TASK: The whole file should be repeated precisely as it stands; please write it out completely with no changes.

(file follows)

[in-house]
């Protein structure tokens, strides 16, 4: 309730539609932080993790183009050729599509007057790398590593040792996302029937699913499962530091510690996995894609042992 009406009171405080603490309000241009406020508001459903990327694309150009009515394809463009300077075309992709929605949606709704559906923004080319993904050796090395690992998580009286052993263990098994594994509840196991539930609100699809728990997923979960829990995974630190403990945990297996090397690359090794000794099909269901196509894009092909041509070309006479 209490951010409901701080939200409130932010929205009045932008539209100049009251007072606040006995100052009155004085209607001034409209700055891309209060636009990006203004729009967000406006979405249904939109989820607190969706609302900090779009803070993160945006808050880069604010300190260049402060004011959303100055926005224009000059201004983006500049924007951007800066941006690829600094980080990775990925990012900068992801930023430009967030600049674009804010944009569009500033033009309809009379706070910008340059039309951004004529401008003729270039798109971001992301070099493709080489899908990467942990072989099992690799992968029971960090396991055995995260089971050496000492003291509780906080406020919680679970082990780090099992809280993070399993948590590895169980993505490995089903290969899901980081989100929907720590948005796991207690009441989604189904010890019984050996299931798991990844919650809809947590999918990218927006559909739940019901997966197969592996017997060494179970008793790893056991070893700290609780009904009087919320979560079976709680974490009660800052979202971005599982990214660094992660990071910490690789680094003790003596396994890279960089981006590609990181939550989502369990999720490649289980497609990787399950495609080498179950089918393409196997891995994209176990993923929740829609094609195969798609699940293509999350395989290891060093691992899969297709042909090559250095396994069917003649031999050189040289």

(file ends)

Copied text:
[in-house]
């Protein structure tokens, strides 16, 4: 309730539609932080993790183009050729599509007057790398590593040792996302029937699913499962530091510690996995894609042992 009406009171405080603490309000241009406020508001459903990327694309150009009515394809463009300077075309992709929605949606709704559906923004080319993904050796090395690992998580009286052993263990098994594994509840196991539930609100699809728990997923979960829990995974630190403990945990297996090397690359090794000794099909269901196509894009092909041509070309006479 209490951010409901701080939200409130932010929205009045932008539209100049009251007072606040006995100052009155004085209607001034409209700055891309209060636009990006203004729009967000406006979405249904939109989820607190969706609302900090779009803070993160945006808050880069604010300190260049402060004011959303100055926005224009000059201004983006500049924007951007800066941006690829600094980080990775990925990012900068992801930023430009967030600049674009804010944009569009500033033009309809009379706070910008340059039309951004004529401008003729270039798109971001992301070099493709080489899908990467942990072989099992690799992968029971960090396991055995995260089971050496000492003291509780906080406020919680679970082990780090099992809280993070399993948590590895169980993505490995089903290969899901980081989100929907720590948005796991207690009441989604189904010890019984050996299931798991990844919650809809947590999918990218927006559909739940019901997966197969592996017997060494179970008793790893056991070893700290609780009904009087919320979560079976709680974490009660800052979202971005599982990214660094992660990071910490690789680094003790003596396994890279960089981006590609990181939550989502369990999720490649289980497609990787399950495609080498179950089918393409196997891995994209176990993923929740829609094609195969798609699940293509999350395989290891060093691992899969297709042909090559250095396994069917003649031999050189040289």